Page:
If you feel like you'd be more inclined to cook if you didn't have to be a slave recipes, then this post is for you.
Learning to cooking is more like learning various techniques, the exact ingredients often don't really matter. You know this already: a recipe calls for kale but all you have is spinach. No biggie, right? Now imagine everything in a recipe being optional or able to be substituted with like ingredients. So much freedom!
Now, don't get me wrong, I love cookbooks. I read them in bed while relaxing, and they inspire me to try new combinations or remind me of something I love to eat but haven't cooked in awhile. Once in the kitchen, however, I usually ditch them. Most people do. I may pull one out for special company, but for daily routines, way too much work.
Cooking will feel more doable if you can get some basic "templates" (a soup, a braise, a roast, a salad, etc) memorized and experiment from there.
Take 5 minutes now and understand how a basic broth soup is made and you have endless healthy dinners all Fall and Winter ahead using what you already have on hand, or can stock up on next time you are out. You can keep it seasonal, too, which is cheaper and greener than let's say trying to find asparagus this time of year that actually tastes good (I dare you).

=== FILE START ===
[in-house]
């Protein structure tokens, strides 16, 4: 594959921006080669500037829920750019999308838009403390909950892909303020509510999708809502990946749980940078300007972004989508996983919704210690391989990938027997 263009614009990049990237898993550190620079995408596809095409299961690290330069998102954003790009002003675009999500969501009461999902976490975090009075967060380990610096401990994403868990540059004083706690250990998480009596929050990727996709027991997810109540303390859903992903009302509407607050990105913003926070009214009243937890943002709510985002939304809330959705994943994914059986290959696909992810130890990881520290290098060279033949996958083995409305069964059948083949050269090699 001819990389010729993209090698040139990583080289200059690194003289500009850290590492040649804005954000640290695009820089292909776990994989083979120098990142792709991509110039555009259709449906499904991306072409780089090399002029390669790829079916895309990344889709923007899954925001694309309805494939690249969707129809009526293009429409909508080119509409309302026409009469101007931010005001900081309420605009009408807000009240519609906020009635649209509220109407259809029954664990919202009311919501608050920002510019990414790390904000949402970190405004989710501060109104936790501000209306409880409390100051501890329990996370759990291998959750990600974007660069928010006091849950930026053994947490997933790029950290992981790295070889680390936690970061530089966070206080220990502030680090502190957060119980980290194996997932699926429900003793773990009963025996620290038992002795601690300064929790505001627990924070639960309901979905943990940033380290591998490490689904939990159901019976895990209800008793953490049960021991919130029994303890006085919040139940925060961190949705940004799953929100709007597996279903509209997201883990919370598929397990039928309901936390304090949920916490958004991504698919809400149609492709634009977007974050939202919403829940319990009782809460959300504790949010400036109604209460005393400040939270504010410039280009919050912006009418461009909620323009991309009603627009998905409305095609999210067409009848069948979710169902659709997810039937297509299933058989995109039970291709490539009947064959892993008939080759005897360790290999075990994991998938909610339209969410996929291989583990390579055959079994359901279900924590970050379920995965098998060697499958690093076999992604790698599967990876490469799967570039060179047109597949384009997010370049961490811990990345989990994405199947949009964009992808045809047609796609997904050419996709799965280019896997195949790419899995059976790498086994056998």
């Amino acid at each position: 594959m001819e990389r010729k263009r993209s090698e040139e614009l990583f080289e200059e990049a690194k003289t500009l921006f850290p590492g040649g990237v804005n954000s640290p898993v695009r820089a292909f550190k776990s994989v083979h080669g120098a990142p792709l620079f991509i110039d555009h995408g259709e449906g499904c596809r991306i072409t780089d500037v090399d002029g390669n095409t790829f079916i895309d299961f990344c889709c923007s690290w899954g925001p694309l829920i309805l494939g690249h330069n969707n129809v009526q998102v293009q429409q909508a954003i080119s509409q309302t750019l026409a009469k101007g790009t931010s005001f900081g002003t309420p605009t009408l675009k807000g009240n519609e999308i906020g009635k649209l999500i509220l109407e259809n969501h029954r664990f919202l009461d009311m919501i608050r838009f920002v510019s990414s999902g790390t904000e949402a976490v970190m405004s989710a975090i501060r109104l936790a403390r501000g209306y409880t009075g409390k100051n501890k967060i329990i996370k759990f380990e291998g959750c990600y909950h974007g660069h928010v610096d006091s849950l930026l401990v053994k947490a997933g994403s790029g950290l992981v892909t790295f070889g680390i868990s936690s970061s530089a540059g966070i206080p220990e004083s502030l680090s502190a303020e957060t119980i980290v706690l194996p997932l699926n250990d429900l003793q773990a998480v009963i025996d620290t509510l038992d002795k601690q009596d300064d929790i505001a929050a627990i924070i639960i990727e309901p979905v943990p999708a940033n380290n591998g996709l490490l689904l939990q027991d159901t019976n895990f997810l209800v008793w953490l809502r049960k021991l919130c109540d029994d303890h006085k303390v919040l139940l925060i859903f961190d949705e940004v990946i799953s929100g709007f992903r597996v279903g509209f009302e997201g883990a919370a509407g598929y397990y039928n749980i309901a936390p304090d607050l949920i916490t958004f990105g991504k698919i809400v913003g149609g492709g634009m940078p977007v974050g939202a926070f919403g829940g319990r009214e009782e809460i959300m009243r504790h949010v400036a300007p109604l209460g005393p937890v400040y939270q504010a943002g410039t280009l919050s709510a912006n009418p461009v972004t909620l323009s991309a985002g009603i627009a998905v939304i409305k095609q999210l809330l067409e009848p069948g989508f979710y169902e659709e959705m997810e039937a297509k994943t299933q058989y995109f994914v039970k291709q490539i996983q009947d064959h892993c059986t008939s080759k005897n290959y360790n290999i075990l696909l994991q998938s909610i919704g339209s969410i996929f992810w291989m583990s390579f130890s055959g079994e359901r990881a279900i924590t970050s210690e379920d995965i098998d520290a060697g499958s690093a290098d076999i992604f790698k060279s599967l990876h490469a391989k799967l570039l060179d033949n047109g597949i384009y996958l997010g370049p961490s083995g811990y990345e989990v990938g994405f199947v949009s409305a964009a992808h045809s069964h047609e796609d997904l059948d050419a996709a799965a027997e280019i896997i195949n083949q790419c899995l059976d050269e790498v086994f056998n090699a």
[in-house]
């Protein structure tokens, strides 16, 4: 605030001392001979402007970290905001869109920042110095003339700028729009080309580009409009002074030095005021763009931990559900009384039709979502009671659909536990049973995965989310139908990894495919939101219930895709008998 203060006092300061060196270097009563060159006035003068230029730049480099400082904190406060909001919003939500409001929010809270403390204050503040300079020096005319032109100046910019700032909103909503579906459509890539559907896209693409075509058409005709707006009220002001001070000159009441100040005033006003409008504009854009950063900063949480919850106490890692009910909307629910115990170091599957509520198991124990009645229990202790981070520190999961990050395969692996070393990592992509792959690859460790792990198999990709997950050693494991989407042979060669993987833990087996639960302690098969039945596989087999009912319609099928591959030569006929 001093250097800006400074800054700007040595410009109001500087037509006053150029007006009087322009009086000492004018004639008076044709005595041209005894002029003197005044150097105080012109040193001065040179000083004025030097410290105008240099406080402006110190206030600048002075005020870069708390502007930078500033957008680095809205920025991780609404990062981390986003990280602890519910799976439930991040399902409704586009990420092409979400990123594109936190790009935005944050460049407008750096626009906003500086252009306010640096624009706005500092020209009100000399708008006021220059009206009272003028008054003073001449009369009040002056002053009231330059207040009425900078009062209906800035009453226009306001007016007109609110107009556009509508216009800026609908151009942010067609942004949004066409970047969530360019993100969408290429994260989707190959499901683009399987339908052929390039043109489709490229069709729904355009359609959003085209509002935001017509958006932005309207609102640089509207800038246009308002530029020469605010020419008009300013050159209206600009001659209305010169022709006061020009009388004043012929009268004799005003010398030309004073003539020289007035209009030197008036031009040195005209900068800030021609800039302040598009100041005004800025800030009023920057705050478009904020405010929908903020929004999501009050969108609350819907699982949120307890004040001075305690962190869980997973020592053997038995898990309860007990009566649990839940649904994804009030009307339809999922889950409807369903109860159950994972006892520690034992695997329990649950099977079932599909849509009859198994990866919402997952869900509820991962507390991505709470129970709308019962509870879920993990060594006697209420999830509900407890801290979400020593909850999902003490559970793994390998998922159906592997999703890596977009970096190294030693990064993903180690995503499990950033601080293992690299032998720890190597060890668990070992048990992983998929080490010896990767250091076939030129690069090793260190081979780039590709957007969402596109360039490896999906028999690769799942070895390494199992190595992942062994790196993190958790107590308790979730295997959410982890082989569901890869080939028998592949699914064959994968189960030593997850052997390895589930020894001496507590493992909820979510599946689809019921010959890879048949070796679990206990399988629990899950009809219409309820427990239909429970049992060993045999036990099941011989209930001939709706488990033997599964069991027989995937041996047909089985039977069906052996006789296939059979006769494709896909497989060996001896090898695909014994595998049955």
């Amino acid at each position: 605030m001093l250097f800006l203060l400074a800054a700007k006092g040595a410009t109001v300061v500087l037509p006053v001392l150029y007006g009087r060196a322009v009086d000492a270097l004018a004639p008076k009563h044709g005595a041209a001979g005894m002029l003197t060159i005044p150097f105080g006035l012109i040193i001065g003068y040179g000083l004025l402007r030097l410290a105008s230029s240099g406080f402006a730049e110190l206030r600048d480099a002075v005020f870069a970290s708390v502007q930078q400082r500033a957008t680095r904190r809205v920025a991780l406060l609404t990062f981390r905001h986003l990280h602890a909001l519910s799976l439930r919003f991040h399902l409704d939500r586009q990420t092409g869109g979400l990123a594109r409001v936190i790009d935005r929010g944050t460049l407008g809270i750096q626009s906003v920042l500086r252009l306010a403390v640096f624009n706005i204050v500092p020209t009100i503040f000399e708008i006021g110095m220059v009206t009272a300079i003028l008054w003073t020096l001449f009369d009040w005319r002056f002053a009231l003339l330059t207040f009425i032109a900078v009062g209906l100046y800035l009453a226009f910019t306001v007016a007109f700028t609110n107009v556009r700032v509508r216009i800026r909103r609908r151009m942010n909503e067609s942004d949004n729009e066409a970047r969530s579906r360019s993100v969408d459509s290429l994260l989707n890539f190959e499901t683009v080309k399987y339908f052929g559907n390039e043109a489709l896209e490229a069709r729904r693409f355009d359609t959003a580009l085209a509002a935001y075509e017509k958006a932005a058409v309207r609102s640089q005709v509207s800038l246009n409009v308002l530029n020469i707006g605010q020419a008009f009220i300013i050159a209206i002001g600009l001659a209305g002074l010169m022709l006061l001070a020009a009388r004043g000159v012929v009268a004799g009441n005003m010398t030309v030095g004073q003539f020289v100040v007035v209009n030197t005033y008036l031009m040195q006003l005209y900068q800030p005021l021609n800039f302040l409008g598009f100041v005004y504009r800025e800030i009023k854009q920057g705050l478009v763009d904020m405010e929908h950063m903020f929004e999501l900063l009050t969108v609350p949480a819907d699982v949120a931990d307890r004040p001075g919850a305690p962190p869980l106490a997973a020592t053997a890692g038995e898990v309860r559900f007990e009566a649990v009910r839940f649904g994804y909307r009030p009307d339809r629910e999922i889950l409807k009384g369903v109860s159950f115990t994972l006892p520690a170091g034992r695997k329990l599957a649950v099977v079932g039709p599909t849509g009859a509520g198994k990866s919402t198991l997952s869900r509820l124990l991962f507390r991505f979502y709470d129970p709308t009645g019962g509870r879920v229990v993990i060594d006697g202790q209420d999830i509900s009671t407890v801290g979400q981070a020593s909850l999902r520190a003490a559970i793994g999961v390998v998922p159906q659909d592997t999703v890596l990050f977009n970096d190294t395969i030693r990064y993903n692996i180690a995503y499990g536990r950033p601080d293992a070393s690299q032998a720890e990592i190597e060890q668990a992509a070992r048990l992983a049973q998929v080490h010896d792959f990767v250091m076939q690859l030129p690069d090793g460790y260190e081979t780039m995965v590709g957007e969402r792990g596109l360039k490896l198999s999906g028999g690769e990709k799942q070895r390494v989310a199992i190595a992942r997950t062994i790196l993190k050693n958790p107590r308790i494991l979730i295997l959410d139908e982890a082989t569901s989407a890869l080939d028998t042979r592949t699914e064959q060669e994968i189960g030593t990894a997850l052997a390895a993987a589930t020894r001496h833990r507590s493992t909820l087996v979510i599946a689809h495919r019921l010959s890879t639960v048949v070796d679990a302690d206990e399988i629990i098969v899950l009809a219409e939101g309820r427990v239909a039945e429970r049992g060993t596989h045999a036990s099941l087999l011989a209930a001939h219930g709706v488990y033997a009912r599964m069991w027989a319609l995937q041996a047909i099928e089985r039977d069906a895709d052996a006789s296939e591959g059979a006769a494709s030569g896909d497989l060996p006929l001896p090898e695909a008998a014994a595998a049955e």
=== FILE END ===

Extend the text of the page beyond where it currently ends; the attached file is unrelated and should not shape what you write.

Take whatever oil you have on hand and use enough to lightly coat the bottom of a pan and add a chopped up onion, leek, shallot, fennel, etc. Any or a combination of these will do. Soften over medium heat, don't burn your first ingredient! I like to add a pinch of salt here to concentrate the flavor of the foundation of my soup.
Add hard vegetables like chopped carrots, celery, sweet potatoes, parsnips, cabbage, winter squash, cauliflower, turnips, etc. Cook until slightly softened.
Add some hardy fresh herbs like thyme, chopped sage, oregano, rosemary. Add some salt, start with a teaspoon (I like kosher for soups). Add some pepper or garlic or ginger.
Add whatever stock you have, fresh, or canned, begin with 4 cups and adjust dependig on how many veggies you added- you decide if you want it more like a stew or soup.
Add any dry grain you have, up to a cup. I like barley or brown rice. Cook for at least 20 minutes, simmering. You could also add pasta or canned beans here too. Check for doneness, this isn't an exact science, use your senses.
Add any delicate veggies like fresh spinach or frozen peas (more like 2 minutes), edamame, zucchini, asparagus (more like 5 minutes).
The Finishing Touch
Please, taste your soup before serving it. It should taste good, or even amazing. If it needs something, start with salt and pepper. Add a bit at a time. If it still needs something, try a squeeze of lemon (always have a lemon lying around!) or a splash of white wine.
You'll find that the quality of each ingredient affects the final product. If you are using freezer burned veggies, or a stock or white wine that you don't really like, you won't be as please with the final product as much than if you'd added ingredients along the way that tasted good by themselves.
Try it and tell me about it!